Young women live in constant fear in South Africa

Young women live in constant fear in South Africa

Date: June 15, 2017
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By Tshwaresa Malatji

Johannesburg, 15 June: On 16 June, we celebrate the sacrifices made by many students from the African township of Soweto, outside Johannesburg, gathered at their schools to participate in a student-organized protest demonstration. Student were marching against the Bantu Education and for freedom of expression.

As a young South African woman Youth Month means a lot, because this is the month where we are reminded of how young people in 1976 fought for the quality of life we are enjoying today. June 16th was a day of sacrifice and courage where high-school students and even some primary school students took to the streets to rebel against the discriminatory apartheid system.

However, the day ended in tragedy and illness because of the many that lost their lives, their legacy remains with us.

Young people have responsibility to use the freedom that the youth of 1976 fought for us wisely. Being young means being open to new possibilities and believing that with God, anything is possible. Youth Month reminds me that there are endless possibilities; I can be anything i want to be and can learn from my own mistakes. We must have fresh ideas and perspectives that inspire and empower each one of us to make a difference in our communities and beyond.

As we celebrate Youth Day or Youth Month under the theme “The year of OR Tambo: Advancing Youth Economic Empowerment”, we should ask ourselves, ‘would those fallen heroes be proud of what we have become as the youth in how we are commemorating their lives?’ Are we thanking them in the best way we can for the privileges we now have based on what they endured on our behalf?

As young people we are leaving in a very violent country were women live in fear of men .This violence is taking place both in the private and physical spaces.

 It is very difficult to trust even your closest relations because of the violence against women that is going on in this country. A month ago, we read a story of young women by the name of Karabo Mokoena killed and burned by her partner Sandile Montsoe. Now women have to defend themselves from the rapists, because they feel unsafe. A good example is the story of a young girl from Tzaneen, who killed a man to defend herself.  We cannot blame her since she was trying to defend herself from the man who was trying to attack her.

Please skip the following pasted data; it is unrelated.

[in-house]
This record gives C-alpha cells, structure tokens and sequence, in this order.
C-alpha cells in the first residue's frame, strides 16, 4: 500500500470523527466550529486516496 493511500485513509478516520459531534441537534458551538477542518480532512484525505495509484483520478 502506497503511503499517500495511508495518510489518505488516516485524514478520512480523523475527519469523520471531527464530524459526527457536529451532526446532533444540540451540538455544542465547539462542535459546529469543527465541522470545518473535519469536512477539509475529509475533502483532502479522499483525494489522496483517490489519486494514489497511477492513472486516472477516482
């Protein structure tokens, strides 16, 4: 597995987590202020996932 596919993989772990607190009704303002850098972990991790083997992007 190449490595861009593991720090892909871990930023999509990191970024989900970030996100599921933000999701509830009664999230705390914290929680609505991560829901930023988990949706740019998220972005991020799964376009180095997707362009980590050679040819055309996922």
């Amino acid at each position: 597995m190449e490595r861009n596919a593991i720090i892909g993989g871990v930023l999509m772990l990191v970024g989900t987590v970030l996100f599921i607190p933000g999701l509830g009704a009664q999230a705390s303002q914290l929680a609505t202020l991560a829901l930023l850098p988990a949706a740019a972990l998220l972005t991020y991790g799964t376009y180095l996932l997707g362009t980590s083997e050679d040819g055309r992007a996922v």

According to a Media Statement from Limpopo Media Centre Corporate Communication by South African Police Service (SAPS), “It is alleged that a 17 year old girl was on her way to the local tavern where she met the deceased who wanted to rape her but she fought back, overpowered him, disarmed him of his knife and stabbed him to death.

It is still not a safe South Africa for all and as young woman, i do not feel safe at all, as men abuse us on the roads, taxi ranks, malls everywhere we walk. They are always violating our rights. Taxi violence has been very serious were men abuse women on daily basis; women and many taxi drivers had to start a campaign under the #SafeTaxisNow trying to protect women from taxi violence. We cannot dress in certain ways because men claim that we are seducing them and encouraging them to rape us, whereas with men it is a different case as they can wear whatever they want and no one harass them.

We need to address prevention strategies on what we need to do in order to fight for the freedom of our youth and the upcoming generation. Awareness raising in communities, including through media and social media, is another important component of an effective prevention strategy. By educating and working with young boys and girls will help in promoting respectful relationships and help to build a better and a safe country for both women and men.

As the youth of South Africa, we should to stand together and be active in fighting for a better country for the youth of tomorrow like how the youth of 1976 did for the youth of today to leave in a peaceful society.

Let us be active in fighting against Gender Based Violence (GBV) and teach one another the spirit of “Ubuntu”. The government should come in to help in raising awareness with the youth of South Africa to stop GBV and engage in various activities to promote youth development and empowerment.

Tshwaresa Malatji a Media Intern at Gender Links. She writes in her personal capacity. This article is part of the Gender Links News and Blogs service.

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